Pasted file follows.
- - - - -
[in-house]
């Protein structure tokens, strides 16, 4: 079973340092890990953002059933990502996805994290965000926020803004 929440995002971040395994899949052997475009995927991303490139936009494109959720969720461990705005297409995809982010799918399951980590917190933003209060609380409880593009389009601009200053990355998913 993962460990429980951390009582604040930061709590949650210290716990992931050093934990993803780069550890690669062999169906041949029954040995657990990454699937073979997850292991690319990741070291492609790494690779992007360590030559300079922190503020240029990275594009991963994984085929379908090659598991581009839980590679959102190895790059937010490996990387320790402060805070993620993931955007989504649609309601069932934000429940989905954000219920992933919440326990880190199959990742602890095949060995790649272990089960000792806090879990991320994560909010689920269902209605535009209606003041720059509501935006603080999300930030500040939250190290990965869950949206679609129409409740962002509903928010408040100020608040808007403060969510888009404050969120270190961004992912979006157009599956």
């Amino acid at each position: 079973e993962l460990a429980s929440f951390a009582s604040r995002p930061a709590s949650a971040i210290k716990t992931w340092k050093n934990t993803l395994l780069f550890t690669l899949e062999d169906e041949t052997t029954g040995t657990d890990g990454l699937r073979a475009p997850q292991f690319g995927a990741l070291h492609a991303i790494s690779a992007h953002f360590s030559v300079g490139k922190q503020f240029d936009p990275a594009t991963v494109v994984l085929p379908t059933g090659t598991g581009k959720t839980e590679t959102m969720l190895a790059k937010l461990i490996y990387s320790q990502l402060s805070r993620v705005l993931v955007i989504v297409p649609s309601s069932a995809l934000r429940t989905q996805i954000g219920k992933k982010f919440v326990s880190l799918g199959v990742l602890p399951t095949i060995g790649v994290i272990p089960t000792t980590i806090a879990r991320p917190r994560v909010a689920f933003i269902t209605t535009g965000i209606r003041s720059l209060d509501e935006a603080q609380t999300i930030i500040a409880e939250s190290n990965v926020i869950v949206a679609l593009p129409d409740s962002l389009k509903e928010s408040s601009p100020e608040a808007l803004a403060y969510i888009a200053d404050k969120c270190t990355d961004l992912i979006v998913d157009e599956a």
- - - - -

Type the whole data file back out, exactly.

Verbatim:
[in-house]
């Protein structure tokens, strides 16, 4: 079973340092890990953002059933990502996805994290965000926020803004 929440995002971040395994899949052997475009995927991303490139936009494109959720969720461990705005297409995809982010799918399951980590917190933003209060609380409880593009389009601009200053990355998913 993962460990429980951390009582604040930061709590949650210290716990992931050093934990993803780069550890690669062999169906041949029954040995657990990454699937073979997850292991690319990741070291492609790494690779992007360590030559300079922190503020240029990275594009991963994984085929379908090659598991581009839980590679959102190895790059937010490996990387320790402060805070993620993931955007989504649609309601069932934000429940989905954000219920992933919440326990880190199959990742602890095949060995790649272990089960000792806090879990991320994560909010689920269902209605535009209606003041720059509501935006603080999300930030500040939250190290990965869950949206679609129409409740962002509903928010408040100020608040808007403060969510888009404050969120270190961004992912979006157009599956």
């Amino acid at each position: 079973e993962l460990a429980s929440f951390a009582s604040r995002p930061a709590s949650a971040i210290k716990t992931w340092k050093n934990t993803l395994l780069f550890t690669l899949e062999d169906e041949t052997t029954g040995t657990d890990g990454l699937r073979a475009p997850q292991f690319g995927a990741l070291h492609a991303i790494s690779a992007h953002f360590s030559v300079g490139k922190q503020f240029d936009p990275a594009t991963v494109v994984l085929p379908t059933g090659t598991g581009k959720t839980e590679t959102m969720l190895a790059k937010l461990i490996y990387s320790q990502l402060s805070r993620v705005l993931v955007i989504v297409p649609s309601s069932a995809l934000r429940t989905q996805i954000g219920k992933k982010f919440v326990s880190l799918g199959v990742l602890p399951t095949i060995g790649v994290i272990p089960t000792t980590i806090a879990r991320p917190r994560v909010a689920f933003i269902t209605t535009g965000i209606r003041s720059l209060d509501e935006a603080q609380t999300i930030i500040a409880e939250s190290n990965v926020i869950v949206a679609l593009p129409d409740s962002l389009k509903e928010s408040s601009p100020e608040a808007l803004a403060y969510i888009a200053d404050k969120c270190t990355d961004l992912i979006v998913d157009e599956a």